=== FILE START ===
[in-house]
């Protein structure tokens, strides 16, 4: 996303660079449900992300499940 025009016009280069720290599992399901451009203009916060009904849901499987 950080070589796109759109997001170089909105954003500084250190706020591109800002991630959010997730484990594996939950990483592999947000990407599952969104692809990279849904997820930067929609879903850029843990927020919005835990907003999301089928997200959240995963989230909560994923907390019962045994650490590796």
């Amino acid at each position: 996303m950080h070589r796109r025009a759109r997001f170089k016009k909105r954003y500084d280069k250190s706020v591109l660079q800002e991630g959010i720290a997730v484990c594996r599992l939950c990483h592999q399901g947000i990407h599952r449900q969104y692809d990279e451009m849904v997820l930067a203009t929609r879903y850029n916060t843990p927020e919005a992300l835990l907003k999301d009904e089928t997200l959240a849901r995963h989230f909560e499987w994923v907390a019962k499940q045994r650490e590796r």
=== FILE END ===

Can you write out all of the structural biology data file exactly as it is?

[in-house]
């Protein structure tokens, strides 16, 4: 996303660079449900992300499940 025009016009280069720290599992399901451009203009916060009904849901499987 950080070589796109759109997001170089909105954003500084250190706020591109800002991630959010997730484990594996939950990483592999947000990407599952969104692809990279849904997820930067929609879903850029843990927020919005835990907003999301089928997200959240995963989230909560994923907390019962045994650490590796």
């Amino acid at each position: 996303m950080h070589r796109r025009a759109r997001f170089k016009k909105r954003y500084d280069k250190s706020v591109l660079q800002e991630g959010i720290a997730v484990c594996r599992l939950c990483h592999q399901g947000i990407h599952r449900q969104y692809d990279e451009m849904v997820l930067a203009t929609r879903y850029n916060t843990p927020e919005a992300l835990l907003k999301d009904e089928t997200l959240a849901r995963h989230f909560e499987w994923v907390a019962k499940q045994r650490e590796r």